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Analysis

Machine Learning in Healthcare Takes Another Step

By smace@healthleadersmedia.com  
   November 29, 2016

Highly Inaccurate Claims Data
"Claims data can be, depending on the disease, up to 80% inaccurate, and yet when we're doing analytics in healthcare, we are relying on rules and traditional statistics, all of which have at their base assumption the idea that the data will all be in one place, well-structured, and reliable."

D'Avolio says 20 years of research shows that machine learning and natural language processing (NLP) are capable of making sense of healthcare data that traditional business intelligence analytics technology cannot.

But after publishing more than 20 papers on the topic, speaking publicly, and releasing some machine learning and NLP technology as open source for healthcare to use, D'Avolio was disappointed by the results.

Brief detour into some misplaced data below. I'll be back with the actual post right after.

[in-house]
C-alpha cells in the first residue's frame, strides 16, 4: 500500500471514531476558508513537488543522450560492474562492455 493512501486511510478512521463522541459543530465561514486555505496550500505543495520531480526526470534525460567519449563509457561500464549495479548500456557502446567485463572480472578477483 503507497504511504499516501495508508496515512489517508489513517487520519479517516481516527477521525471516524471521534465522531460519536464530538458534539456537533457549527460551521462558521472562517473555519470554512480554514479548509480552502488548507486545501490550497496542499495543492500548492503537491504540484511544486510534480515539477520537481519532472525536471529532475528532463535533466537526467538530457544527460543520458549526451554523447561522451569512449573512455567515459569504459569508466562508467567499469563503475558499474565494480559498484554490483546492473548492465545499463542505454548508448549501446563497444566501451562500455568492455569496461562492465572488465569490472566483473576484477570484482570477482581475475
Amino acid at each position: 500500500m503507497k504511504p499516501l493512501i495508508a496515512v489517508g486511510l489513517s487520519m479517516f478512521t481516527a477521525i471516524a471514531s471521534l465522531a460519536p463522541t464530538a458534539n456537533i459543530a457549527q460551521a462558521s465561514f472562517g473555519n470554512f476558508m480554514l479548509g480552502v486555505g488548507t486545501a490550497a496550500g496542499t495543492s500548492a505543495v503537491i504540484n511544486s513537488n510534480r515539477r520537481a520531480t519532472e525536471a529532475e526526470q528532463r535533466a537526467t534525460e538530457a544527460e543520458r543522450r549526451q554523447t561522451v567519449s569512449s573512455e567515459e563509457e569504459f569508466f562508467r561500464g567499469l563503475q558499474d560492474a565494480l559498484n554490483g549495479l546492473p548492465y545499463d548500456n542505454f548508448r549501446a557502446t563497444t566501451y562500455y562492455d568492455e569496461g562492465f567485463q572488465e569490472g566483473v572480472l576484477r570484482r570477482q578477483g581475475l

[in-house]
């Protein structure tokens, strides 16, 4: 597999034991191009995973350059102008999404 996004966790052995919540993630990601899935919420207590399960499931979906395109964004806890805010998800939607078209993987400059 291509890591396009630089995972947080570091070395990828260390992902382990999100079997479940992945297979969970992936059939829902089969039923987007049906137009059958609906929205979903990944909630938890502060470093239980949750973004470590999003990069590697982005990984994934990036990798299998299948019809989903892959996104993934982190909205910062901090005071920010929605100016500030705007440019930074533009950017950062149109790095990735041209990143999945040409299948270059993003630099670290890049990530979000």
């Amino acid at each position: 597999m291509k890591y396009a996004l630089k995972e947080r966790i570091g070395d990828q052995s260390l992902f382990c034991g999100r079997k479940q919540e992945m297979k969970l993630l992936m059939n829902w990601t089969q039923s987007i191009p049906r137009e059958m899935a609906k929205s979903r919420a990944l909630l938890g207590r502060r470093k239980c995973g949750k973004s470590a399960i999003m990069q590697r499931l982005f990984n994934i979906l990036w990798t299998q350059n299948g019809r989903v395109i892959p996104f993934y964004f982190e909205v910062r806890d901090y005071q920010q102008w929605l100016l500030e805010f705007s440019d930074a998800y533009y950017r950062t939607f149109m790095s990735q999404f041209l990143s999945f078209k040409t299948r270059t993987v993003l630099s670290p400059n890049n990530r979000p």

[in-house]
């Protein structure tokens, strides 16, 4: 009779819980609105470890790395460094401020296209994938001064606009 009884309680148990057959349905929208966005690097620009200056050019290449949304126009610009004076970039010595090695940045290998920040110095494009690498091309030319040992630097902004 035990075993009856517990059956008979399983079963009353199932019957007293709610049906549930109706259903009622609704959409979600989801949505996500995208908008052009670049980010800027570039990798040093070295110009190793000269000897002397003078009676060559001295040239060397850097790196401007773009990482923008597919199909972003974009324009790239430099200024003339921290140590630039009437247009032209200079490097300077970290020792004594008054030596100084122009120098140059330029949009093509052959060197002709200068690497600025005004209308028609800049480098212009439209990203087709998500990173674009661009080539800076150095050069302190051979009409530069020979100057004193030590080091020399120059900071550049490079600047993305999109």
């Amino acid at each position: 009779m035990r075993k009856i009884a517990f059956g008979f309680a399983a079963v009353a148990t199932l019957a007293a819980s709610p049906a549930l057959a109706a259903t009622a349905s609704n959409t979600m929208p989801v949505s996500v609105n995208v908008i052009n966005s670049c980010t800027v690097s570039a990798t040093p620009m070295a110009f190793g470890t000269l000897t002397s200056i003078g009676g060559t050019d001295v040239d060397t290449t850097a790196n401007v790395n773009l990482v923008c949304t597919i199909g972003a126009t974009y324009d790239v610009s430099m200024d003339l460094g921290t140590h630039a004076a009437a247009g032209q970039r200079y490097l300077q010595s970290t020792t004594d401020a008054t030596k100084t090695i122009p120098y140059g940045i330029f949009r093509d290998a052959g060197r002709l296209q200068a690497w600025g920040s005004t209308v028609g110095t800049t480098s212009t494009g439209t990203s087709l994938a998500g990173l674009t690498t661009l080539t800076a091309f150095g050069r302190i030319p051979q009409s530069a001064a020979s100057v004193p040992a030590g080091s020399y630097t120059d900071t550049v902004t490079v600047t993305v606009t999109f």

Only 300 institutions downloaded it and used it as a teaching tool. "It never jumped the fence and really made a difference in the care of patients."

So D'Avolio found investors and formed Cyft, which commercialized this work for organizations such as Senior Whole Health.

"One of the things we're doing right now is not just identifying folks that are going to be readmitted, which is sort of where predictive analytics stops in most of health care today. They've got to figure out which people in my population are most likely to end up in the emergency department in the near future, and not just anyone, because again, the high risk pregnancy is very different than the geriatric patient."

Cyft is focusing on the top five condition classes faced by organizations such as this—heart disease and diabetes are two—to try to target preventable admissions. It does this by scrutinizing nontraditional data such as nurses' impressions on notes, call center transcripts, Medicaid surveys on activities of daily living, and Likert scale functional status data.

Start with the Outcome
Cyft predictions get funneled to the appropriate person who specializes in that area, and who can now justify the cost of a $150 home visit. The results of such decisions increasingly can be shown to be more cost effective than an emergency room admission, which can cost more than $12,000 a day, D'Avolio says.

Scott Mace is the former senior technology editor for HealthLeaders Media. He is now the senior editor, custom content at H3.Group.


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